Aerospace & Defense Update
The U.S. House of Representatives voted this week to block the Air Force’s plan to cut its entire A-10 fleet during deliberation on the FY2015 defense spending bill. The chamber approved the amendment, proposed by Rep. Candice Miller (R-Mich.), which would prohibit the Pentagon’s potential divestiture, retirement, transfer, storage, or cutting of any A-10 aircraft. This vote is the latest in a prolonged battle between the Department of Defense and Congress on the future of the aging but popular aircraft. The Air Force’s plan would replace the A-10 missions with F-15, F-16, or C-130 missions, saving the service about $3.7 billion. Air Force Secretary Deborah Lee James supported their decision with rationale that the A-10 is a single-mission attack aircraft whose missions can be covered by other aircraft with more versatility. However, the proposal has been met by staunch opposition in the House and Senate, which both already approved amendments to the 2015 National Defense Authorization Act prohibiting the retirement of the A-10. Language in the bill states that the U.S. comptroller general would make multiple certifications and complete studies on the impact of retiring the A-10. A final decision on the fate of the aircraft will not be decided until the official FY2015 defense spending bill is finalized and passed.
Technology Solutions Update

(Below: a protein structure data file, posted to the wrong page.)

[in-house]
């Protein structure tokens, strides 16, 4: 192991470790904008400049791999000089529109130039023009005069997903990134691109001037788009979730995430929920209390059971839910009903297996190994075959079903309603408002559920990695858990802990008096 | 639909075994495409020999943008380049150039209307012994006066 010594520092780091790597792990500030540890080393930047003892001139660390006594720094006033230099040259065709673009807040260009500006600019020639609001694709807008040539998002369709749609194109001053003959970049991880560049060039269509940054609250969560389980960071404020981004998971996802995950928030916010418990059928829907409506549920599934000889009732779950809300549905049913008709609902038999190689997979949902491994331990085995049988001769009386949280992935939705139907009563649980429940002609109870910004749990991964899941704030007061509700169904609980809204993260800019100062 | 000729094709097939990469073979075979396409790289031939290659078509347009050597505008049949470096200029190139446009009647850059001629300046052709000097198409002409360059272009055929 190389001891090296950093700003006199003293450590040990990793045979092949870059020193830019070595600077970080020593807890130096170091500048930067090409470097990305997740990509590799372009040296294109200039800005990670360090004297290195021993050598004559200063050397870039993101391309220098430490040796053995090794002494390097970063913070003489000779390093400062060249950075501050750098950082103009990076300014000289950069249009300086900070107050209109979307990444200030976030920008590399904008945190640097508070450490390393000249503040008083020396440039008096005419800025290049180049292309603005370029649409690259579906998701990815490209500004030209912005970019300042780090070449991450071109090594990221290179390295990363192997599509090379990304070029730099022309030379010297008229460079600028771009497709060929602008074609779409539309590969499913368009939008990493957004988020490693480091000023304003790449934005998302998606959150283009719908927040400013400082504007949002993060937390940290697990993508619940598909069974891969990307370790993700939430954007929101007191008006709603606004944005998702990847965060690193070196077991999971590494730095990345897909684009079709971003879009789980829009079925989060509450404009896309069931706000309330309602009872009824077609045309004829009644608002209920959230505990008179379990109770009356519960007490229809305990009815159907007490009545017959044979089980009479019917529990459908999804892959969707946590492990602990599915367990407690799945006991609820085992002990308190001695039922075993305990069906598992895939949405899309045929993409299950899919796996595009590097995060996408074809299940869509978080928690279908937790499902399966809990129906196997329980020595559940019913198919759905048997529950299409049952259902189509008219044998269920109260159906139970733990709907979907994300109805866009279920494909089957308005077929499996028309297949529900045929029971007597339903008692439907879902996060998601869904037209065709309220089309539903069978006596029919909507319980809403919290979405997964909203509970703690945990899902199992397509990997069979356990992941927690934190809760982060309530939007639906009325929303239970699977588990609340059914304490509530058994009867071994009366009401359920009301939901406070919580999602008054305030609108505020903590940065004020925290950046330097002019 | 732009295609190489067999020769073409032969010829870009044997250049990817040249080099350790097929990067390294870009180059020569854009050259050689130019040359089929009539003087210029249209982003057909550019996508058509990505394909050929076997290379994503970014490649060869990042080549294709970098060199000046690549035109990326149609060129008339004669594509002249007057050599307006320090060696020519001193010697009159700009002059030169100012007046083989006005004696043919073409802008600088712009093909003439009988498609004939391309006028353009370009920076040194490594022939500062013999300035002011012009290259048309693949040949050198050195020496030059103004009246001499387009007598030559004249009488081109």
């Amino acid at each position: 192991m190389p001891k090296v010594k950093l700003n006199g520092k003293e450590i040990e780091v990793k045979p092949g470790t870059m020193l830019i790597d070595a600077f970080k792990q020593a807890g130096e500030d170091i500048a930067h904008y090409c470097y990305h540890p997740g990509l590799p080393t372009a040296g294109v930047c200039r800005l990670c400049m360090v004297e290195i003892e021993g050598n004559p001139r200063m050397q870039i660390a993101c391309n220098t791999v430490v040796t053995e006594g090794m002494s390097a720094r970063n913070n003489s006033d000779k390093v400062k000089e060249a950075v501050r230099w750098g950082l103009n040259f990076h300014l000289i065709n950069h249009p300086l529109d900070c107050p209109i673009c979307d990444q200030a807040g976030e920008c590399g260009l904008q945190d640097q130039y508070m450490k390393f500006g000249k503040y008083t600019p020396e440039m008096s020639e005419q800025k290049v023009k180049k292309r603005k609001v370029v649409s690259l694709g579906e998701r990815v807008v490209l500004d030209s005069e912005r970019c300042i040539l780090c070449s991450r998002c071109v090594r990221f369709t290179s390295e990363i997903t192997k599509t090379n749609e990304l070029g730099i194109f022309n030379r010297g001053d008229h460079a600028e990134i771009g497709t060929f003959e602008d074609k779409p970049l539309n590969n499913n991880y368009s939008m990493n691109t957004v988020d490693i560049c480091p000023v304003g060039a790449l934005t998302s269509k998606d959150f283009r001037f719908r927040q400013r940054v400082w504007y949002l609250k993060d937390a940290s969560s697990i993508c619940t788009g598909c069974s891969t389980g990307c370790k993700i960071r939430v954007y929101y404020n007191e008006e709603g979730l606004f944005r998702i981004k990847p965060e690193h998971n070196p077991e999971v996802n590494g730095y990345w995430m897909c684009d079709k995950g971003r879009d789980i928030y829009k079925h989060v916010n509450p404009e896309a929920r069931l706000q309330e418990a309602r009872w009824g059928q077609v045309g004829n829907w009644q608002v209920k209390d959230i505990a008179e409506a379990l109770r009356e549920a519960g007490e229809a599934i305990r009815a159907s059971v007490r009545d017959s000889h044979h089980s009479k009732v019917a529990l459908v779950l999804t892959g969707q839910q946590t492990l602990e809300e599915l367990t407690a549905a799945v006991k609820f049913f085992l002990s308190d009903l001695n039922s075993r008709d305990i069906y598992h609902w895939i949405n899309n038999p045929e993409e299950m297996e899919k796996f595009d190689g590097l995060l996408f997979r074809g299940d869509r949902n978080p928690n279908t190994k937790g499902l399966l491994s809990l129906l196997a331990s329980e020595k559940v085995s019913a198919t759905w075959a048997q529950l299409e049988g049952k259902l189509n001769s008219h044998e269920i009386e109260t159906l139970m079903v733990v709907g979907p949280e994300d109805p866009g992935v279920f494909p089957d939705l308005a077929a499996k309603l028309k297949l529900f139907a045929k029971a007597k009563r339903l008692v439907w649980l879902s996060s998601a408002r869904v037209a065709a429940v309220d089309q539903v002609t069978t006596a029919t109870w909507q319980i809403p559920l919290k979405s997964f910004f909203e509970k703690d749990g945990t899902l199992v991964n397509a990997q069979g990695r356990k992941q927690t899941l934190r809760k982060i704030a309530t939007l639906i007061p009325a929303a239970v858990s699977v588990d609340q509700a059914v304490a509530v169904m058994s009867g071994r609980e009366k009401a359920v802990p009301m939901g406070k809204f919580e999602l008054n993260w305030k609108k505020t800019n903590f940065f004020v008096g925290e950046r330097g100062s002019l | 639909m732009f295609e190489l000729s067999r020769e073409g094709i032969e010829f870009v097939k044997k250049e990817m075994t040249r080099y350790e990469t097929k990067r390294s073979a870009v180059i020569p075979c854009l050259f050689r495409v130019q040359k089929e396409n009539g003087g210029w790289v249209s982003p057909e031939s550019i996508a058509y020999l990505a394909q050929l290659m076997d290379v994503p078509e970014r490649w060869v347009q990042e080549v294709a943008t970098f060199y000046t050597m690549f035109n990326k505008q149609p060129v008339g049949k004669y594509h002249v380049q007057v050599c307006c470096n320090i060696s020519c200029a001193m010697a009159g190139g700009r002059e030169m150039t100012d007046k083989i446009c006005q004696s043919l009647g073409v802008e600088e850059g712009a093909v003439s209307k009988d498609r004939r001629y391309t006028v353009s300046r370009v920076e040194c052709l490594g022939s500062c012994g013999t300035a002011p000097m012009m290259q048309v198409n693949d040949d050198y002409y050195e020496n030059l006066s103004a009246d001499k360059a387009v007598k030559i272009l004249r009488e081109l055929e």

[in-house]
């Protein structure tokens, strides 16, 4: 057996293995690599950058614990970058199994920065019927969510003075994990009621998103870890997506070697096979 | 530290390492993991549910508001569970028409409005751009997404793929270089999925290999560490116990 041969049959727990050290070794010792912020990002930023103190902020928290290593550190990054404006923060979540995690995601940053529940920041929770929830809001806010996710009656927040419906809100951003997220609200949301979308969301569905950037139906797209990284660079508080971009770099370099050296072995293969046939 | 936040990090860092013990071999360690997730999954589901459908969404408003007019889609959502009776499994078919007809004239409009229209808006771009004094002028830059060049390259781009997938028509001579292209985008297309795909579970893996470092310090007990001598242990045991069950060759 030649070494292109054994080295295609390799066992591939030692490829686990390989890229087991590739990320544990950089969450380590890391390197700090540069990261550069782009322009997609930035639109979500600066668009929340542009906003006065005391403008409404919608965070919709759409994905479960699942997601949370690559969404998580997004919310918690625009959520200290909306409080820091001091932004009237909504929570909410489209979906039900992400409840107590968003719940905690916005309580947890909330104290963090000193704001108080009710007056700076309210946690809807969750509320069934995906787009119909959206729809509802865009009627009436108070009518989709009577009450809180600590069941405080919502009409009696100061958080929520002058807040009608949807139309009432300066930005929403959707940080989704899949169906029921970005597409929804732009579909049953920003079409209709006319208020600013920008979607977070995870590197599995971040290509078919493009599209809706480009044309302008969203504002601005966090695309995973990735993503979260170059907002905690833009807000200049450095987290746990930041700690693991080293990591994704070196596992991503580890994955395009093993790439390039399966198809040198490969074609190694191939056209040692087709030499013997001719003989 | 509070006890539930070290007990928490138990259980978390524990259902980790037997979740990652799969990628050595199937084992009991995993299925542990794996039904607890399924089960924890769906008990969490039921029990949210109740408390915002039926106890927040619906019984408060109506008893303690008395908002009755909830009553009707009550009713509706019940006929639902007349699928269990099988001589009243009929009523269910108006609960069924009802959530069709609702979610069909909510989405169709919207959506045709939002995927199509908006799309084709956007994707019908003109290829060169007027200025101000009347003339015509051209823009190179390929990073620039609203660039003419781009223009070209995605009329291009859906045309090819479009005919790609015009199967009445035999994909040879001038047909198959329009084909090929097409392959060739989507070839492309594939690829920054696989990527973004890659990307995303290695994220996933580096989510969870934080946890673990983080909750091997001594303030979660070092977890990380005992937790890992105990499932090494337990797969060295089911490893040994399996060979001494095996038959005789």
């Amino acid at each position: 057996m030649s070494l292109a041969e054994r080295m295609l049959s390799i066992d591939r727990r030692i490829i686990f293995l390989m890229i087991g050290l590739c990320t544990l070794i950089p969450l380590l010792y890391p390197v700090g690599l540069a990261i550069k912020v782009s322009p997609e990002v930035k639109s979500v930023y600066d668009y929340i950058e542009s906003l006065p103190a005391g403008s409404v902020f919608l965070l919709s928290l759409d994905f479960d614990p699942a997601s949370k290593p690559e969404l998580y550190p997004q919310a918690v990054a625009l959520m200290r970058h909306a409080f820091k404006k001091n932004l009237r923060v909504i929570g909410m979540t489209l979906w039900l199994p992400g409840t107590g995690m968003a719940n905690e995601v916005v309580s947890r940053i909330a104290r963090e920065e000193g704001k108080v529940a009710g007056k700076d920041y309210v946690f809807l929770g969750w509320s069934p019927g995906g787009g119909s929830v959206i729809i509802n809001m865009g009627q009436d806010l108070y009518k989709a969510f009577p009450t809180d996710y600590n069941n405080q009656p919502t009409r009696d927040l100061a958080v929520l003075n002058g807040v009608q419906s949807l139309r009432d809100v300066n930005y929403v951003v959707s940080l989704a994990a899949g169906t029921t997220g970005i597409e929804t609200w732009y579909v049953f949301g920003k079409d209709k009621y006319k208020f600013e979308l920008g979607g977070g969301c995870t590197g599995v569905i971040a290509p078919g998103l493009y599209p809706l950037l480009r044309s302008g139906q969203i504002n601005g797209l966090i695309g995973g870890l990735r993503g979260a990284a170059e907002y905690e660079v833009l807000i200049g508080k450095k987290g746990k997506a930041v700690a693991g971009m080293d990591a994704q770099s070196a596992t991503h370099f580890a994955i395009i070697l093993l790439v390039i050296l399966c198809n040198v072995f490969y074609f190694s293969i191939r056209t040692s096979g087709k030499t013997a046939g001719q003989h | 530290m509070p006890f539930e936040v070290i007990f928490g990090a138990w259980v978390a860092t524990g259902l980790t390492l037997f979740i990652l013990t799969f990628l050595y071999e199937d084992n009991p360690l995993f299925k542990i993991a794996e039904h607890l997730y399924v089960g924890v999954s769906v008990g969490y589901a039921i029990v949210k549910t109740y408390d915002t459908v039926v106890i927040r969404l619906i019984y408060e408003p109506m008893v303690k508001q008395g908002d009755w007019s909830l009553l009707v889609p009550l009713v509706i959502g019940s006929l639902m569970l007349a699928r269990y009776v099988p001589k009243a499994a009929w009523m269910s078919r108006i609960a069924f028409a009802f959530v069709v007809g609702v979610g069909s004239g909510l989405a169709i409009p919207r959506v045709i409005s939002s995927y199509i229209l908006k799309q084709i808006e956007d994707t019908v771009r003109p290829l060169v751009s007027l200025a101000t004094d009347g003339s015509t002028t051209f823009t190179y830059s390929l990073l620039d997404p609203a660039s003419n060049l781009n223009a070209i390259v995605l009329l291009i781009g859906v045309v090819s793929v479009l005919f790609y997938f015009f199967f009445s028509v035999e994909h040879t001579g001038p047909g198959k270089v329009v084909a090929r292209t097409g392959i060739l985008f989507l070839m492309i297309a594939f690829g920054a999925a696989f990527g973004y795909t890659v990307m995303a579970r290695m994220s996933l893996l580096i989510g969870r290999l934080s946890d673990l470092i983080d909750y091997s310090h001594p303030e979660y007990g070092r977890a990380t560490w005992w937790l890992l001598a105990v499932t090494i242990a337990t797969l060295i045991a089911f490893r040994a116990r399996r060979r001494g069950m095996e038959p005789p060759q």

The DoD is testing the viability of cloud-based cybersecurity for certain mission-critical systems within the department. Currently, Federal Risk and Authorization Management Program (FedRAMP) approved cloud service providers (“CSP”) are able to seek DoD approval to support low and moderate-security systems, referred to as impact level-1 and impact level-2 systems. The DoD’s new pilots are aimed at addressing the security needs of more sensitive systems, referred to as impact level-3. These pilots suggest that CSPs pursuing level-3 systems will be required to meet significantly higher security standards, and authorization to support such data will be more stringent than low to moderate data types. Today, there are only a few CSP’s that have been authorized to host level 1 and level 2 systems, but the potential to support level-3 systems may present additional opportunities for qualified CSPs to receive DoD approval.
In order to improve network performance, the Navy is seeking vendors for rapid upgrades to the Navy Marine Corps Intranet (“NMCI”), the Navy’s enterprise network designed to provide secure and reliable information transfer across the continental United States. The Navy is especially interested in procuring enhanced cybersecurity capabilities, data center consolidation, and mobile computing technologies.
KBR, Inc. (Down 7.4%) – Shares were down this week after the Company announced disappointing fiscal first quarter results, reporting a loss of $0.29 per share. Additionally, the Company announced it will review its business strategy following continuous revenue declines.
Sierra Nevada Corporation to acquire Orbital Technologies Corporation, a provider of space subsystem integration and liquid rocket propulsion, life science and support, and fire suppression capabilities. Terms of the deal were not disclosed.
Lockheed Martin Corporation to acquire Deposition Sciences, Inc., a provider of thin optical film used in coating metals, lenses, lighting, and mirrors for military and aerospace customers worldwide. Terms of the deal were not disclosed.
Saint-Gobain acquired Phoenix Coating Resources, Inc., a provider of ceramic ingots used to produce high-resistance thermal coatings for the aeronautics industry. Terms of the deal were not disclosed.
Intelligent Decisions, Inc. acquired Quantum 3D’s ExpeditionDI Product Line, a provider of human-worn, fully immersive team simulation solutions used for infantry training. Terms of the deal were not disclosed.